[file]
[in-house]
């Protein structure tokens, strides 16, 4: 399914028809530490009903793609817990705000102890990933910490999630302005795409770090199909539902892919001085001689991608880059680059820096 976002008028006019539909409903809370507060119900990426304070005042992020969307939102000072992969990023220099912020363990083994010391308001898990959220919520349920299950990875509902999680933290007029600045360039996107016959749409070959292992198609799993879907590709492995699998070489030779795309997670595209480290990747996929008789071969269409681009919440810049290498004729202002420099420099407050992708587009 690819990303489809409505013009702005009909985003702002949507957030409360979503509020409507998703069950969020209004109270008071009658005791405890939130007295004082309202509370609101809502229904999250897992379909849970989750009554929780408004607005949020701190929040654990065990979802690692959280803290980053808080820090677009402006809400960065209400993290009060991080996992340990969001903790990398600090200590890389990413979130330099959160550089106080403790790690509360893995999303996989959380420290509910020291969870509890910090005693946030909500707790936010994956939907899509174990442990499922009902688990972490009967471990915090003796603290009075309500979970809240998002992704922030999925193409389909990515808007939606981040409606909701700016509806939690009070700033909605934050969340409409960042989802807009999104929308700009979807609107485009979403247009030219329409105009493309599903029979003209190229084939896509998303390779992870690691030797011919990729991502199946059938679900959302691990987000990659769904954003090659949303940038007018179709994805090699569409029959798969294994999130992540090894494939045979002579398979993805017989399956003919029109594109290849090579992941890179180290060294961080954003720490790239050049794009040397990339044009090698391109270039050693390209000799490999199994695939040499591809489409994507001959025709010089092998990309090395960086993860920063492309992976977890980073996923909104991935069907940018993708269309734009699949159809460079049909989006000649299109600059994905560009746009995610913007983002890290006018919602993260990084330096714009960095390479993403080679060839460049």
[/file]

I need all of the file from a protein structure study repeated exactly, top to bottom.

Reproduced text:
[in-house]
């Protein structure tokens, strides 16, 4: 399914028809530490009903793609817990705000102890990933910490999630302005795409770090199909539902892919001085001689991608880059680059820096 976002008028006019539909409903809370507060119900990426304070005042992020969307939102000072992969990023220099912020363990083994010391308001898990959220919520349920299950990875509902999680933290007029600045360039996107016959749409070959292992198609799993879907590709492995699998070489030779795309997670595209480290990747996929008789071969269409681009919440810049290498004729202002420099420099407050992708587009 690819990303489809409505013009702005009909985003702002949507957030409360979503509020409507998703069950969020209004109270008071009658005791405890939130007295004082309202509370609101809502229904999250897992379909849970989750009554929780408004607005949020701190929040654990065990979802690692959280803290980053808080820090677009402006809400960065209400993290009060991080996992340990969001903790990398600090200590890389990413979130330099959160550089106080403790790690509360893995999303996989959380420290509910020291969870509890910090005693946030909500707790936010994956939907899509174990442990499922009902688990972490009967471990915090003796603290009075309500979970809240998002992704922030999925193409389909990515808007939606981040409606909701700016509806939690009070700033909605934050969340409409960042989802807009999104929308700009979807609107485009979403247009030219329409105009493309599903029979003209190229084939896509998303390779992870690691030797011919990729991502199946059938679900959302691990987000990659769904954003090659949303940038007018179709994805090699569409029959798969294994999130992540090894494939045979002579398979993805017989399956003919029109594109290849090579992941890179180290060294961080954003720490790239050049794009040397990339044009090698391109270039050693390209000799490999199994695939040499591809489409994507001959025709010089092998990309090395960086993860920063492309992976977890980073996923909104991935069907940018993708269309734009699949159809460079049909989006000649299109600059994905560009746009995610913007983002890290006018919602993260990084330096714009960095390479993403080679060839460049």